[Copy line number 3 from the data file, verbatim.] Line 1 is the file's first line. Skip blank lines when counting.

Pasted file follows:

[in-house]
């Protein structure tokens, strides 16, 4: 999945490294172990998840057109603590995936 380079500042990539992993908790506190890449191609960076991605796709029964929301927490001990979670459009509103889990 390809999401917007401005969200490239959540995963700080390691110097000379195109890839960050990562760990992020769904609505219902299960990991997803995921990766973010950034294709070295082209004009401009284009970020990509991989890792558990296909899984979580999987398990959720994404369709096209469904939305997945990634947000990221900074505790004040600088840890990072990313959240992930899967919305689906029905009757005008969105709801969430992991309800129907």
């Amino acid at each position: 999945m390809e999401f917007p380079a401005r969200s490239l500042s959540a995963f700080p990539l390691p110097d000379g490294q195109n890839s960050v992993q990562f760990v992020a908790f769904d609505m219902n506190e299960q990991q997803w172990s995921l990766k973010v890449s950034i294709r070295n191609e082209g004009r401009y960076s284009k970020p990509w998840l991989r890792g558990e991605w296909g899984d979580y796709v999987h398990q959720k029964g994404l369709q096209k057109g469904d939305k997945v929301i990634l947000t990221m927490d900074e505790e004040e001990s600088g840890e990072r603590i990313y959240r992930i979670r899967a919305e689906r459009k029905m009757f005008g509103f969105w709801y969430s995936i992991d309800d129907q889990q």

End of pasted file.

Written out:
């Amino acid at each position: 999945m390809e999401f917007p380079a401005r969200s490239l500042s959540a995963f700080p990539l390691p110097d000379g490294q195109n890839s960050v992993q990562f760990v992020a908790f769904d609505m219902n506190e299960q990991q997803w172990s995921l990766k973010v890449s950034i294709r070295n191609e082209g004009r401009y960076s284009k970020p990509w998840l991989r890792g558990e991605w296909g899984d979580y796709v999987h398990q959720k029964g994404l369709q096209k057109g469904d939305k997945v929301i990634l947000t990221m927490d900074e505790e004040e001990s600088g840890e990072r603590i990313y959240r992930i979670r899967a919305e689906r459009k029905m009757f005008g509103f969105w709801y969430s995936i992991d309800d129907q889990q």